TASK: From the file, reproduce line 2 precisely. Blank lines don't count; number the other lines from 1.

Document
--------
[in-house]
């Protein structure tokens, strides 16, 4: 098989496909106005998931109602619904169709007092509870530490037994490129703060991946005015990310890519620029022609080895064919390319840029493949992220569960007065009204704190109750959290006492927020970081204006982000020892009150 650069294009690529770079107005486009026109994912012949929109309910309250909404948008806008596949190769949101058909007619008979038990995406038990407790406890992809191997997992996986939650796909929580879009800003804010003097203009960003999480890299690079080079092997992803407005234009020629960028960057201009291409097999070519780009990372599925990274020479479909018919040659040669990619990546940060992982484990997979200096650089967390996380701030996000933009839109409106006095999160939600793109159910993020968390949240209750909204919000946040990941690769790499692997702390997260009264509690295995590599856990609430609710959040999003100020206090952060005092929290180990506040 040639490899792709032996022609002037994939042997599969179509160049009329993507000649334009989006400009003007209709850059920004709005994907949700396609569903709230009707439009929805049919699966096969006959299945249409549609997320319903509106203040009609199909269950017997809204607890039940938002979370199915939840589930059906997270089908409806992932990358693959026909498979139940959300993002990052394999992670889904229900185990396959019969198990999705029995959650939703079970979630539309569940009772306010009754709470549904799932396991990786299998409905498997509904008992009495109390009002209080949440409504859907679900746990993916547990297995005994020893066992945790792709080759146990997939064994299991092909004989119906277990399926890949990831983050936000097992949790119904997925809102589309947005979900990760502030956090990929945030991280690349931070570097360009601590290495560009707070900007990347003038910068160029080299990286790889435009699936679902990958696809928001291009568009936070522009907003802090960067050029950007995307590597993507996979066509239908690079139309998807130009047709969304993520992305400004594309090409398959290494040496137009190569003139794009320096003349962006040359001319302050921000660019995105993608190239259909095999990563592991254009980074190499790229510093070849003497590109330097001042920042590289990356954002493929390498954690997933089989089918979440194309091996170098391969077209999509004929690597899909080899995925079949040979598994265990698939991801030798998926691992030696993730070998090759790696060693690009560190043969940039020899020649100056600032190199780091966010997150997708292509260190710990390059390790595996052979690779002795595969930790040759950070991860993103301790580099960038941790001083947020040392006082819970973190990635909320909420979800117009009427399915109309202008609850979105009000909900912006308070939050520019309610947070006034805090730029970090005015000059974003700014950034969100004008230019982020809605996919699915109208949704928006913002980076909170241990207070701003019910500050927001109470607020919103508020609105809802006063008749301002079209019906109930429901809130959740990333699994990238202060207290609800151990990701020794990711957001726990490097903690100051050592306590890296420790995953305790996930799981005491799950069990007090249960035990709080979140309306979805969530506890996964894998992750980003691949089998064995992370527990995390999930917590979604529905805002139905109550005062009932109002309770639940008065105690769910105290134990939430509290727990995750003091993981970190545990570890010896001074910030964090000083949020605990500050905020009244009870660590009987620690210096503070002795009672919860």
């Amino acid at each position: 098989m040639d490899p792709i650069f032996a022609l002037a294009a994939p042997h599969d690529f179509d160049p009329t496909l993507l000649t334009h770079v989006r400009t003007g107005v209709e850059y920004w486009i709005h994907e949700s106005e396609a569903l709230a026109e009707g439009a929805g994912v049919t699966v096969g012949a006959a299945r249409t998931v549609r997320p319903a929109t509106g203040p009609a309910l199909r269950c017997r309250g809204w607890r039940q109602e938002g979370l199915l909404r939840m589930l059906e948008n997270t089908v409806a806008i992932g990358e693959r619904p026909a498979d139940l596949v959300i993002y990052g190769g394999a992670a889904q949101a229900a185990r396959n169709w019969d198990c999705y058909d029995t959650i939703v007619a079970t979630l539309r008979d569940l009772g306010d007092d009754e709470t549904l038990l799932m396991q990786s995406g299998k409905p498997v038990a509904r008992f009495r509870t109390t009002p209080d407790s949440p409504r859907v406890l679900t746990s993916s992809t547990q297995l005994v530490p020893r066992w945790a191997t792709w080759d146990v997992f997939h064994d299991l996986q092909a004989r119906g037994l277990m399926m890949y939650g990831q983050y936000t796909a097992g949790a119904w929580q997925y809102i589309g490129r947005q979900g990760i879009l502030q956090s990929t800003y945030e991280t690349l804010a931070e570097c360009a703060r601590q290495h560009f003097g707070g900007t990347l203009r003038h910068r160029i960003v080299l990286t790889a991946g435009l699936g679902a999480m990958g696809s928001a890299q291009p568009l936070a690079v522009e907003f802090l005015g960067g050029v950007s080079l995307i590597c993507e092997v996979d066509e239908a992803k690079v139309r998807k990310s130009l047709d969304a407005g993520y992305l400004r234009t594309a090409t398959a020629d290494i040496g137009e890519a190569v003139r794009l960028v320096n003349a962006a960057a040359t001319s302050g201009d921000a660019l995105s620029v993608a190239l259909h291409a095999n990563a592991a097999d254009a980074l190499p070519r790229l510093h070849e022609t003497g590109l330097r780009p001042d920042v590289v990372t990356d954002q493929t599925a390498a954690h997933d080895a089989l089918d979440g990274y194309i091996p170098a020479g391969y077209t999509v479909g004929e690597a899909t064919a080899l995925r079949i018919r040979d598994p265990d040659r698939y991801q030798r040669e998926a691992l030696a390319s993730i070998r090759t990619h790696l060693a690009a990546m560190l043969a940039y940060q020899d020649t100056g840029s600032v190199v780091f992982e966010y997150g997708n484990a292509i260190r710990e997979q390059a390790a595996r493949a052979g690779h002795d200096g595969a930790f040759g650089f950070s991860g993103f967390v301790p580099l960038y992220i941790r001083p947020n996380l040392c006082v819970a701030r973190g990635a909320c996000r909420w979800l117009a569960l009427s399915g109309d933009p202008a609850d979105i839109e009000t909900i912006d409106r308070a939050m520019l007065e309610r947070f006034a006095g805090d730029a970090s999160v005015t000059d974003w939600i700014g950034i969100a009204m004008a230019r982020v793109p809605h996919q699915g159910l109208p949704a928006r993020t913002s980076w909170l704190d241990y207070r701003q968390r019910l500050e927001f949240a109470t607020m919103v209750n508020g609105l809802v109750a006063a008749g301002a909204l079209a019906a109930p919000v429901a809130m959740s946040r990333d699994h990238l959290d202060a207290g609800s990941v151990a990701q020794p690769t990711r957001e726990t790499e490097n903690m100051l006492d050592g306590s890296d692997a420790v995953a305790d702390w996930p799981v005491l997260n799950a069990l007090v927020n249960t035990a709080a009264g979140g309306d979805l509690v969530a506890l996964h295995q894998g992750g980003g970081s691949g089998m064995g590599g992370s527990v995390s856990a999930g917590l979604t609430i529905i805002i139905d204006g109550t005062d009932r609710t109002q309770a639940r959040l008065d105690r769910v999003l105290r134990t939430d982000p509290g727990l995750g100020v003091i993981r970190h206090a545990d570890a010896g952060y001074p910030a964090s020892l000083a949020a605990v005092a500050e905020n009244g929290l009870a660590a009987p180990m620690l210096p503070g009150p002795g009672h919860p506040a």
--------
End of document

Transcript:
């Protein structure tokens, strides 16, 4: 098989496909106005998931109602619904169709007092509870530490037994490129703060991946005015990310890519620029022609080895064919390319840029493949992220569960007065009204704190109750959290006492927020970081204006982000020892009150 650069294009690529770079107005486009026109994912012949929109309910309250909404948008806008596949190769949101058909007619008979038990995406038990407790406890992809191997997992996986939650796909929580879009800003804010003097203009960003999480890299690079080079092997992803407005234009020629960028960057201009291409097999070519780009990372599925990274020479479909018919040659040669990619990546940060992982484990997979200096650089967390996380701030996000933009839109409106006095999160939600793109159910993020968390949240209750909204919000946040990941690769790499692997702390997260009264509690295995590599856990609430609710959040999003100020206090952060005092929290180990506040 040639490899792709032996022609002037994939042997599969179509160049009329993507000649334009989006400009003007209709850059920004709005994907949700396609569903709230009707439009929805049919699966096969006959299945249409549609997320319903509106203040009609199909269950017997809204607890039940938002979370199915939840589930059906997270089908409806992932990358693959026909498979139940959300993002990052394999992670889904229900185990396959019969198990999705029995959650939703079970979630539309569940009772306010009754709470549904799932396991990786299998409905498997509904008992009495109390009002209080949440409504859907679900746990993916547990297995005994020893066992945790792709080759146990997939064994299991092909004989119906277990399926890949990831983050936000097992949790119904997925809102589309947005979900990760502030956090990929945030991280690349931070570097360009601590290495560009707070900007990347003038910068160029080299990286790889435009699936679902990958696809928001291009568009936070522009907003802090960067050029950007995307590597993507996979066509239908690079139309998807130009047709969304993520992305400004594309090409398959290494040496137009190569003139794009320096003349962006040359001319302050921000660019995105993608190239259909095999990563592991254009980074190499790229510093070849003497590109330097001042920042590289990356954002493929390498954690997933089989089918979440194309091996170098391969077209999509004929690597899909080899995925079949040979598994265990698939991801030798998926691992030696993730070998090759790696060693690009560190043969940039020899020649100056600032190199780091966010997150997708292509260190710990390059390790595996052979690779002795595969930790040759950070991860993103301790580099960038941790001083947020040392006082819970973190990635909320909420979800117009009427399915109309202008609850979105009000909900912006308070939050520019309610947070006034805090730029970090005015000059974003700014950034969100004008230019982020809605996919699915109208949704928006913002980076909170241990207070701003019910500050927001109470607020919103508020609105809802006063008749301002079209019906109930429901809130959740990333699994990238202060207290609800151990990701020794990711957001726990490097903690100051050592306590890296420790995953305790996930799981005491799950069990007090249960035990709080979140309306979805969530506890996964894998992750980003691949089998064995992370527990995390999930917590979604529905805002139905109550005062009932109002309770639940008065105690769910105290134990939430509290727990995750003091993981970190545990570890010896001074910030964090000083949020605990500050905020009244009870660590009987620690210096503070002795009672919860």